Arctic reverend brings Ulster humour to Inuit

Church of Ireland minister, the Rev Darren McCartney as Darren becomes Bishop of the Diocese of the Arctic.
Church of Ireland minister, the Rev Darren McCartney as Darren becomes Bishop of the Diocese of the Arctic.
Share this article

Whatever the dubious delights of the Northern Ireland weather, it’s probably safe to say only one local clergyman is dependant on a snowmobile to minister to his congregation.

The Rev Darren McCartney - who left the lush countryside of Co Armagh to become Anglican Bishop of the Diocese of the Arctic - now looks after the spiritual needs of a flock of Inuit people in the 1.5 million square miles of freezing desolation.

Diocese of the Arctic.

Diocese of the Arctic.

A new one-hour documentary has been made about his remarkable transition from the Church of Ireland parish of Knocknamuckley near Portadown to the Canadian northland.

The life of Rev McCartney and his wife Karen will be featured in the UTV one-hour special programme on Tuesday, September 23 at 9pm.

Soul of the Arctic shows the challenging conditions faced in the vast sub-zero parish in Nunavut.

From his Igloo-shaped cathedral in the region’s captial Iqaluit, the minister with a sense of adventure travels far and wide bringing comfort to a community with many problems in the modern world.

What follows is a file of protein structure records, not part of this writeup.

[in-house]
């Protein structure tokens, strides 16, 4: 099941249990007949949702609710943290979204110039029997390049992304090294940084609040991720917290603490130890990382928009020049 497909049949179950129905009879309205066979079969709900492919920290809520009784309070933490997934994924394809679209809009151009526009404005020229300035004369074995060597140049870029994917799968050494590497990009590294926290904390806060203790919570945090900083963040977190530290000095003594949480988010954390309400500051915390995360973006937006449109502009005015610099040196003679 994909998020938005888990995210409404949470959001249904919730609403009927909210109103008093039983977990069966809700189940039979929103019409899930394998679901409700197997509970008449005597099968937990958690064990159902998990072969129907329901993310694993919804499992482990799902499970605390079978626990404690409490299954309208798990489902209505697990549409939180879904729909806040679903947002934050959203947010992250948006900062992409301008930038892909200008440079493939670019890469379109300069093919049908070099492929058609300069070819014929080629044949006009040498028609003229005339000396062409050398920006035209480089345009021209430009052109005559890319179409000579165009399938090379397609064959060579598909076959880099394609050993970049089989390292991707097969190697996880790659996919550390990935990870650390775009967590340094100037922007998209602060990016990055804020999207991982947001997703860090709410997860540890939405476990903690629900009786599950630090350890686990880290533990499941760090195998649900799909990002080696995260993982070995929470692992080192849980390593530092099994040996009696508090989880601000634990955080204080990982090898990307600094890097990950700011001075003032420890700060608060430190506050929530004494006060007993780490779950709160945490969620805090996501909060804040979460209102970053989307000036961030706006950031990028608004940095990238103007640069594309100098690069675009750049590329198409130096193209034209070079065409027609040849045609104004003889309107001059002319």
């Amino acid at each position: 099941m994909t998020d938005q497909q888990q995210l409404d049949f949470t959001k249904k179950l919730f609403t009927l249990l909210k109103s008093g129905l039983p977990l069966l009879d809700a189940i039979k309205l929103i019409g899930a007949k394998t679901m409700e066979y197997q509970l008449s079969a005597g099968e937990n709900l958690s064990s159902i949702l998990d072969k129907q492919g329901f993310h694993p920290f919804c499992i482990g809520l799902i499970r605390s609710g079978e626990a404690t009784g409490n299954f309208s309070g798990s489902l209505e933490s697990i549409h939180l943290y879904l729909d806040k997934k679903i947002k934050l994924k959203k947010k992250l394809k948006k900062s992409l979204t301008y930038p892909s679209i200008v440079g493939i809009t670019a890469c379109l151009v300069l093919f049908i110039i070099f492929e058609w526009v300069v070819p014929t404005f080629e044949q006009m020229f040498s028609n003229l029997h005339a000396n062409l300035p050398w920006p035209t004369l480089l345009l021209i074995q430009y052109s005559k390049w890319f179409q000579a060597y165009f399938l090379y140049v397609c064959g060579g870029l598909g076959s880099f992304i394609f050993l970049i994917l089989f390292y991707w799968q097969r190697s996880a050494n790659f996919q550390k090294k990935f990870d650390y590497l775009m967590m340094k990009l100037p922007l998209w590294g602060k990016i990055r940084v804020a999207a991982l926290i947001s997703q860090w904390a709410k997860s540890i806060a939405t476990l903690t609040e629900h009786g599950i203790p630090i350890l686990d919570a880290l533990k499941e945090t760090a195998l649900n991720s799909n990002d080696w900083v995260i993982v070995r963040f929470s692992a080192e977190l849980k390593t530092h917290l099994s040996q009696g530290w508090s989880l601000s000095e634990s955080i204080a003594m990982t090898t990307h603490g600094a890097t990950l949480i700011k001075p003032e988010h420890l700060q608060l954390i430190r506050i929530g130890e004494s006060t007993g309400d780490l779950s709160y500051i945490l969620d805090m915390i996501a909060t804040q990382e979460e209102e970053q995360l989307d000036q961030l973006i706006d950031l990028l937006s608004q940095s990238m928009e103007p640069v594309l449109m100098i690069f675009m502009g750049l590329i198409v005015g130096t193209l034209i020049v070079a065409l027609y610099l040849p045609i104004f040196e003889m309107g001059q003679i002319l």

The programme shows how the Inuit people often suffer social problems in an increasingly urban environment - including an alarmingly high suicide rate.

During the documentary, Rev McCartney, 40, acknowledges the challenges he faces.

“In the earlier years of my ministry Karen and I spent some time working in the Arctic and we know the terrain and the people well,” he said.

“It’s a stunningly beautiful place but temperatures can fall as low as minus 50 so we have immense respect for their background as nomadic hunters living in remote camps. But we can also appreciate the problems they now face as they struggle to come to terms with a more modern, settled life.”

Programme presenter Brian Black said: “It was a real pleasure to see the genuine friendship shown to Darren wherever he went and I am sure this was partly because he can speak to the Inuit in their own language, Inuktitut.

“In the cathedral, in the street, or in a chance meeting with hunters in the middle of nowhere, people wanted to have some craic with him and relish his Northern Ireland sense of humour.”

A modest Rev McCartney added: “Our church has a rich history of missionary work and I’m certainly not the first to have done this.”

Soul of the Arctic is produced by Strangford-based independent production company Evergreen Media Ltd.